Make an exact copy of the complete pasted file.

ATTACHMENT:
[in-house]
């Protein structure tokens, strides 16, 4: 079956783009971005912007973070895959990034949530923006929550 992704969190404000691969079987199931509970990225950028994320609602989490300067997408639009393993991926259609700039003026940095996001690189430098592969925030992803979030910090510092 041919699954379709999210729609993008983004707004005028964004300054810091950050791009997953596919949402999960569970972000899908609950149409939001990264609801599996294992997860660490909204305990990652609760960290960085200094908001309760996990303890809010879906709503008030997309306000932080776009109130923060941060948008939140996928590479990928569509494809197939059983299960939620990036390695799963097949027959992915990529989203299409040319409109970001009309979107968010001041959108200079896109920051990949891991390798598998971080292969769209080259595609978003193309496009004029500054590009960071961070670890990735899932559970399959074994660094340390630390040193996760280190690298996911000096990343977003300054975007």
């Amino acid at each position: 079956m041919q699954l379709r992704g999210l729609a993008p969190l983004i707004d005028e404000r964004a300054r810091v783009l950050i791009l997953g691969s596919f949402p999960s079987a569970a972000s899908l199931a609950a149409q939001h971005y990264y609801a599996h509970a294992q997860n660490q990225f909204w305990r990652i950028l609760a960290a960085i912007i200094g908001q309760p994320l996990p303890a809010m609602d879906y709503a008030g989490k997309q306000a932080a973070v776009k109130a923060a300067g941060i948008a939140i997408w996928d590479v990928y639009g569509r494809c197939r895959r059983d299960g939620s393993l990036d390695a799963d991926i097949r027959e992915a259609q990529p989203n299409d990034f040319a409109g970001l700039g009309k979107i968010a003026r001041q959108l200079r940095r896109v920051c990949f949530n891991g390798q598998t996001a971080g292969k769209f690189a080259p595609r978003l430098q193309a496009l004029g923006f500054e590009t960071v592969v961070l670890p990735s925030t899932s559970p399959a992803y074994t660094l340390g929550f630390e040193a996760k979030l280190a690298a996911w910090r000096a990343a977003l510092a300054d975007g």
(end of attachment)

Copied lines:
[in-house]
């Protein structure tokens, strides 16, 4: 079956783009971005912007973070895959990034949530923006929550 992704969190404000691969079987199931509970990225950028994320609602989490300067997408639009393993991926259609700039003026940095996001690189430098592969925030992803979030910090510092 041919699954379709999210729609993008983004707004005028964004300054810091950050791009997953596919949402999960569970972000899908609950149409939001990264609801599996294992997860660490909204305990990652609760960290960085200094908001309760996990303890809010879906709503008030997309306000932080776009109130923060941060948008939140996928590479990928569509494809197939059983299960939620990036390695799963097949027959992915990529989203299409040319409109970001009309979107968010001041959108200079896109920051990949891991390798598998971080292969769209080259595609978003193309496009004029500054590009960071961070670890990735899932559970399959074994660094340390630390040193996760280190690298996911000096990343977003300054975007």
């Amino acid at each position: 079956m041919q699954l379709r992704g999210l729609a993008p969190l983004i707004d005028e404000r964004a300054r810091v783009l950050i791009l997953g691969s596919f949402p999960s079987a569970a972000s899908l199931a609950a149409q939001h971005y990264y609801a599996h509970a294992q997860n660490q990225f909204w305990r990652i950028l609760a960290a960085i912007i200094g908001q309760p994320l996990p303890a809010m609602d879906y709503a008030g989490k997309q306000a932080a973070v776009k109130a923060a300067g941060i948008a939140i997408w996928d590479v990928y639009g569509r494809c197939r895959r059983d299960g939620s393993l990036d390695a799963d991926i097949r027959e992915a259609q990529p989203n299409d990034f040319a409109g970001l700039g009309k979107i968010a003026r001041q959108l200079r940095r896109v920051c990949f949530n891991g390798q598998t996001a971080g292969k769209f690189a080259p595609r978003l430098q193309a496009l004029g923006f500054e590009t960071v592969v961070l670890p990735s925030t899932s559970p399959a992803y074994t660094l340390g929550f630390e040193a996760k979030l280190a690298a996911w910090r000096a990343a977003l510092a300054d975007g």